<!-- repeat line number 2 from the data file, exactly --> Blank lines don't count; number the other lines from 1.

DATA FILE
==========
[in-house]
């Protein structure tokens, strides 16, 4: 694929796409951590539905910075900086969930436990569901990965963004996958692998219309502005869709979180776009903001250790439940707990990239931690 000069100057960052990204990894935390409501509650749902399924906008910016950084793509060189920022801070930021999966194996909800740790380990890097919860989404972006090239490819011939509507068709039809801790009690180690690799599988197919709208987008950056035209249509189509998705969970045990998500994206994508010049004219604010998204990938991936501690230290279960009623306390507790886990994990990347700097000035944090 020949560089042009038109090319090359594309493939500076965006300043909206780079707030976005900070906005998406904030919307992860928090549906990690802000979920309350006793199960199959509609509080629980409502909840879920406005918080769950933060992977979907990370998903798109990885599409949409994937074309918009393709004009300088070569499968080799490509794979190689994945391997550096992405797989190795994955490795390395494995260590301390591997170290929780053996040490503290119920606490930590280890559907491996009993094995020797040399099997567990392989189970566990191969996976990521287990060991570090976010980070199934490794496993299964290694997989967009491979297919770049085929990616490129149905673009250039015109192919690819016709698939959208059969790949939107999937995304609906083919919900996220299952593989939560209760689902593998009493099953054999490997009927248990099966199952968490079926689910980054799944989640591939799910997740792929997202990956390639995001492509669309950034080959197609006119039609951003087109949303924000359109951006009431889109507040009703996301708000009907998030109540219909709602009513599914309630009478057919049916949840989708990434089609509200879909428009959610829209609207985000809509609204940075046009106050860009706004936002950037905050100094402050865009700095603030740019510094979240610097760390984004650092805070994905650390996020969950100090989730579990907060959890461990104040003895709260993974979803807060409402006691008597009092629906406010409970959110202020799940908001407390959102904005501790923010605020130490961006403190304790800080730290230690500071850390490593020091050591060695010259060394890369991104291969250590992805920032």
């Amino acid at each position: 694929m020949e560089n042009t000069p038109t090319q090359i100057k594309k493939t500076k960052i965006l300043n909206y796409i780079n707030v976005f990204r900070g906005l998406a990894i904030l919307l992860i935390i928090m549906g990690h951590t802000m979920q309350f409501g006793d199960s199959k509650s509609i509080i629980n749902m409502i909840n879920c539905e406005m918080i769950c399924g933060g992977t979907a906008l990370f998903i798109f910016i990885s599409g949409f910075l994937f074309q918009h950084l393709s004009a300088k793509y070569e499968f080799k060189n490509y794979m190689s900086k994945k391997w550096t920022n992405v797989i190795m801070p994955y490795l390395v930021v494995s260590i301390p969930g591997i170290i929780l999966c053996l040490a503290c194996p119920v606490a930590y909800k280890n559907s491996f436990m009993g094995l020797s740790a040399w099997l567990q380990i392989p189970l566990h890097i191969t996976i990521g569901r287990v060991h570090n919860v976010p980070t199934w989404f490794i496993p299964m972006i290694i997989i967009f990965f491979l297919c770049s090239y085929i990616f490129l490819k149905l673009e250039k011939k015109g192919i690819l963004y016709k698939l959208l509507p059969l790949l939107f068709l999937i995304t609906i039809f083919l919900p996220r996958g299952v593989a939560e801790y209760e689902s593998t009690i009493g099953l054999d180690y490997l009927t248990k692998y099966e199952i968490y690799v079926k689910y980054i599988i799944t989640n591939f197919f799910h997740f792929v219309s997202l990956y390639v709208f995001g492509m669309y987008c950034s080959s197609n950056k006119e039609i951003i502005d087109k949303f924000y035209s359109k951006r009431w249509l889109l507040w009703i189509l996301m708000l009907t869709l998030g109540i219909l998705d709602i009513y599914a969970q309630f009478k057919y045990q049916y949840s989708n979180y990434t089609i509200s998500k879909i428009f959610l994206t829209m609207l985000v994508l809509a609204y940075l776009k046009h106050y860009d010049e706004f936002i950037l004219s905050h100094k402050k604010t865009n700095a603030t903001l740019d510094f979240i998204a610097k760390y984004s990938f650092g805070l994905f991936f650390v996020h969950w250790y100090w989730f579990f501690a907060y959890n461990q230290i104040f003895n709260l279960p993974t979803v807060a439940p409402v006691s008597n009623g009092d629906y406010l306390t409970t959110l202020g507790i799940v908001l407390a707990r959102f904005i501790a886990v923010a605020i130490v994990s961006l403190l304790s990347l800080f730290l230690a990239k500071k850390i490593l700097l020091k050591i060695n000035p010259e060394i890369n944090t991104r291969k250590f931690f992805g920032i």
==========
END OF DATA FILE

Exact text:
């Protein structure tokens, strides 16, 4: 694929796409951590539905910075900086969930436990569901990965963004996958692998219309502005869709979180776009903001250790439940707990990239931690 000069100057960052990204990894935390409501509650749902399924906008910016950084793509060189920022801070930021999966194996909800740790380990890097919860989404972006090239490819011939509507068709039809801790009690180690690799599988197919709208987008950056035209249509189509998705969970045990998500994206994508010049004219604010998204990938991936501690230290279960009623306390507790886990994990990347700097000035944090 020949560089042009038109090319090359594309493939500076965006300043909206780079707030976005900070906005998406904030919307992860928090549906990690802000979920309350006793199960199959509609509080629980409502909840879920406005918080769950933060992977979907990370998903798109990885599409949409994937074309918009393709004009300088070569499968080799490509794979190689994945391997550096992405797989190795994955490795390395494995260590301390591997170290929780053996040490503290119920606490930590280890559907491996009993094995020797040399099997567990392989189970566990191969996976990521287990060991570090976010980070199934490794496993299964290694997989967009491979297919770049085929990616490129149905673009250039015109192919690819016709698939959208059969790949939107999937995304609906083919919900996220299952593989939560209760689902593998009493099953054999490997009927248990099966199952968490079926689910980054799944989640591939799910997740792929997202990956390639995001492509669309950034080959197609006119039609951003087109949303924000359109951006009431889109507040009703996301708000009907998030109540219909709602009513599914309630009478057919049916949840989708990434089609509200879909428009959610829209609207985000809509609204940075046009106050860009706004936002950037905050100094402050865009700095603030740019510094979240610097760390984004650092805070994905650390996020969950100090989730579990907060959890461990104040003895709260993974979803807060409402006691008597009092629906406010409970959110202020799940908001407390959102904005501790923010605020130490961006403190304790800080730290230690500071850390490593020091050591060695010259060394890369991104291969250590992805920032």